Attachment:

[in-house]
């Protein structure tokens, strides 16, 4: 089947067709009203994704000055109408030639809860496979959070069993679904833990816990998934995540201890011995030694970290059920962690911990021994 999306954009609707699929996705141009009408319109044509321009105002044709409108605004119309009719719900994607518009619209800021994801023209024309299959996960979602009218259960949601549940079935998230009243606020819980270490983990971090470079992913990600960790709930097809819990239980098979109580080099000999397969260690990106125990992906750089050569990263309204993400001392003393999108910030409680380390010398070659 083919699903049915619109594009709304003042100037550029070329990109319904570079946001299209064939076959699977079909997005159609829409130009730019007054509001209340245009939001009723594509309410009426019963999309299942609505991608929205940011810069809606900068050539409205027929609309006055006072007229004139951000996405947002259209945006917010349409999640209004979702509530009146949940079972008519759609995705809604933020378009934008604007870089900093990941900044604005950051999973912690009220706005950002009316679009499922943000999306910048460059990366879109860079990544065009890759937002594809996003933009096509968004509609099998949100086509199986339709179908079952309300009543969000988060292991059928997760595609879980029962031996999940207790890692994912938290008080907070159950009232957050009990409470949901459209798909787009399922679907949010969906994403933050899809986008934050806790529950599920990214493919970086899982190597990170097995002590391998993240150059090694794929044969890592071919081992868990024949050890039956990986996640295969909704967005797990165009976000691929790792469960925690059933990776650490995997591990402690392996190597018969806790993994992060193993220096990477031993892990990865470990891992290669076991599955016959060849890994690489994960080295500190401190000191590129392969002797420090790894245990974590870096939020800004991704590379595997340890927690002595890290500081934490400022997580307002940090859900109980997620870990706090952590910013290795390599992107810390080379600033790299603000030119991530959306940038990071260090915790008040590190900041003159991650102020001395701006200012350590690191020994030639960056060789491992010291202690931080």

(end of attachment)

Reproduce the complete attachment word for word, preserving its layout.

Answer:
[in-house]
């Protein structure tokens, strides 16, 4: 089947067709009203994704000055109408030639809860496979959070069993679904833990816990998934995540201890011995030694970290059920962690911990021994 999306954009609707699929996705141009009408319109044509321009105002044709409108605004119309009719719900994607518009619209800021994801023209024309299959996960979602009218259960949601549940079935998230009243606020819980270490983990971090470079992913990600960790709930097809819990239980098979109580080099000999397969260690990106125990992906750089050569990263309204993400001392003393999108910030409680380390010398070659 083919699903049915619109594009709304003042100037550029070329990109319904570079946001299209064939076959699977079909997005159609829409130009730019007054509001209340245009939001009723594509309410009426019963999309299942609505991608929205940011810069809606900068050539409205027929609309006055006072007229004139951000996405947002259209945006917010349409999640209004979702509530009146949940079972008519759609995705809604933020378009934008604007870089900093990941900044604005950051999973912690009220706005950002009316679009499922943000999306910048460059990366879109860079990544065009890759937002594809996003933009096509968004509609099998949100086509199986339709179908079952309300009543969000988060292991059928997760595609879980029962031996999940207790890692994912938290008080907070159950009232957050009990409470949901459209798909787009399922679907949010969906994403933050899809986008934050806790529950599920990214493919970086899982190597990170097995002590391998993240150059090694794929044969890592071919081992868990024949050890039956990986996640295969909704967005797990165009976000691929790792469960925690059933990776650490995997591990402690392996190597018969806790993994992060193993220096990477031993892990990865470990891992290669076991599955016959060849890994690489994960080295500190401190000191590129392969002797420090790894245990974590870096939020800004991704590379595997340890927690002595890290500081934490400022997580307002940090859900109980997620870990706090952590910013290795390599992107810390080379600033790299603000030119991530959306940038990071260090915790008040590190900041003159991650102020001395701006200012350590690191020994030639960056060789491992010291202690931080």